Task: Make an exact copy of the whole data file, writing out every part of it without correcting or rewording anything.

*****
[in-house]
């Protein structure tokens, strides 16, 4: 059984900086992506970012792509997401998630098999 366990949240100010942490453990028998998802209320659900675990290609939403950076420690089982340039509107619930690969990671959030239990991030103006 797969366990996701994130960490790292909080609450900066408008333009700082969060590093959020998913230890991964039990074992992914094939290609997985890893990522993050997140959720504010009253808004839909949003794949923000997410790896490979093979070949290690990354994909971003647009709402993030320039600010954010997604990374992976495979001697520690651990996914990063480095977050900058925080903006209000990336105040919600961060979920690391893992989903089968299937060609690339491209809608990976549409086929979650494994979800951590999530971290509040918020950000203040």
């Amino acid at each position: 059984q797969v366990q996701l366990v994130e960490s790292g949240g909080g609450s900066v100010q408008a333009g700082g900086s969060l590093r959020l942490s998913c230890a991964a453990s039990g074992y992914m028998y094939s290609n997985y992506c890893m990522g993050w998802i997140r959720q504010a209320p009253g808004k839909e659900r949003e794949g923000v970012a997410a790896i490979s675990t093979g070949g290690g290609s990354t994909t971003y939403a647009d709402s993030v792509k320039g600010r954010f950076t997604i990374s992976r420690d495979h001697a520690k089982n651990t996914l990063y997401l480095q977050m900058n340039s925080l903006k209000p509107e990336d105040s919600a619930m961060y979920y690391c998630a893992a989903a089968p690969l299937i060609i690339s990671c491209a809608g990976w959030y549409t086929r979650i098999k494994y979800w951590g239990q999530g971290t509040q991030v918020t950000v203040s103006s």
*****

[in-house]
């Protein structure tokens, strides 16, 4: 059984900086992506970012792509997401998630098999 366990949240100010942490453990028998998802209320659900675990290609939403950076420690089982340039509107619930690969990671959030239990991030103006 797969366990996701994130960490790292909080609450900066408008333009700082969060590093959020998913230890991964039990074992992914094939290609997985890893990522993050997140959720504010009253808004839909949003794949923000997410790896490979093979070949290690990354994909971003647009709402993030320039600010954010997604990374992976495979001697520690651990996914990063480095977050900058925080903006209000990336105040919600961060979920690391893992989903089968299937060609690339491209809608990976549409086929979650494994979800951590999530971290509040918020950000203040």
């Amino acid at each position: 059984q797969v366990q996701l366990v994130e960490s790292g949240g909080g609450s900066v100010q408008a333009g700082g900086s969060l590093r959020l942490s998913c230890a991964a453990s039990g074992y992914m028998y094939s290609n997985y992506c890893m990522g993050w998802i997140r959720q504010a209320p009253g808004k839909e659900r949003e794949g923000v970012a997410a790896i490979s675990t093979g070949g290690g290609s990354t994909t971003y939403a647009d709402s993030v792509k320039g600010r954010f950076t997604i990374s992976r420690d495979h001697a520690k089982n651990t996914l990063y997401l480095q977050m900058n340039s925080l903006k209000p509107e990336d105040s919600a619930m961060y979920y690391c998630a893992a989903a089968p690969l299937i060609i690339s990671c491209a809608g990976w959030y549409t086929r979650i098999k494994y979800w951590g239990q999530g971290t509040q991030v918020t950000v203040s103006s």